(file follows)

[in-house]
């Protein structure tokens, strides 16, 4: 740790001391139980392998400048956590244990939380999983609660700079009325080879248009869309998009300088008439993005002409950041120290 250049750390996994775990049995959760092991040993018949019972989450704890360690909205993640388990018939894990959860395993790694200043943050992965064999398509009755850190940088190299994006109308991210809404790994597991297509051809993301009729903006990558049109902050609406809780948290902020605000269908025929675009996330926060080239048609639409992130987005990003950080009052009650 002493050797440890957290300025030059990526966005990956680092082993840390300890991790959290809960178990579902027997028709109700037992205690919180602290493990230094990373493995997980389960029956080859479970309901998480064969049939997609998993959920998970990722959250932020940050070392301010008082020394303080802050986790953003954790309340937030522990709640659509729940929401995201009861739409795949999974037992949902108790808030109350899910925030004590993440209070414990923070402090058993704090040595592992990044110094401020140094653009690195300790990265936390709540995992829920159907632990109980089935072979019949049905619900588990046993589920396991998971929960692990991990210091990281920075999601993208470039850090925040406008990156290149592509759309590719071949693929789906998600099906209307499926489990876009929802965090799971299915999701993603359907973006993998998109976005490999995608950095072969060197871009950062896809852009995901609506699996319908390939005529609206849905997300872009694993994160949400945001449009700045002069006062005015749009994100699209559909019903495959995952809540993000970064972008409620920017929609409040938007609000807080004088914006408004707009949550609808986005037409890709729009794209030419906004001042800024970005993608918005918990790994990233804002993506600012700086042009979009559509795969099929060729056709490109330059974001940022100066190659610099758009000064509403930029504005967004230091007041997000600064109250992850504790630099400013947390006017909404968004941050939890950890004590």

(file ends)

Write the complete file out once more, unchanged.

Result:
[in-house]
């Protein structure tokens, strides 16, 4: 740790001391139980392998400048956590244990939380999983609660700079009325080879248009869309998009300088008439993005002409950041120290 250049750390996994775990049995959760092991040993018949019972989450704890360690909205993640388990018939894990959860395993790694200043943050992965064999398509009755850190940088190299994006109308991210809404790994597991297509051809993301009729903006990558049109902050609406809780948290902020605000269908025929675009996330926060080239048609639409992130987005990003950080009052009650 002493050797440890957290300025030059990526966005990956680092082993840390300890991790959290809960178990579902027997028709109700037992205690919180602290493990230094990373493995997980389960029956080859479970309901998480064969049939997609998993959920998970990722959250932020940050070392301010008082020394303080802050986790953003954790309340937030522990709640659509729940929401995201009861739409795949999974037992949902108790808030109350899910925030004590993440209070414990923070402090058993704090040595592992990044110094401020140094653009690195300790990265936390709540995992829920159907632990109980089935072979019949049905619900588990046993589920396991998971929960692990991990210091990281920075999601993208470039850090925040406008990156290149592509759309590719071949693929789906998600099906209307499926489990876009929802965090799971299915999701993603359907973006993998998109976005490999995608950095072969060197871009950062896809852009995901609506699996319908390939005529609206849905997300872009694993994160949400945001449009700045002069006062005015749009994100699209559909019903495959995952809540993000970064972008409620920017929609409040938007609000807080004088914006408004707009949550609808986005037409890709729009794209030419906004001042800024970005993608918005918990790994990233804002993506600012700086042009979009559509795969099929060729056709490109330059974001940022100066190659610099758009000064509403930029504005967004230091007041997000600064109250992850504790630099400013947390006017909404968004941050939890950890004590």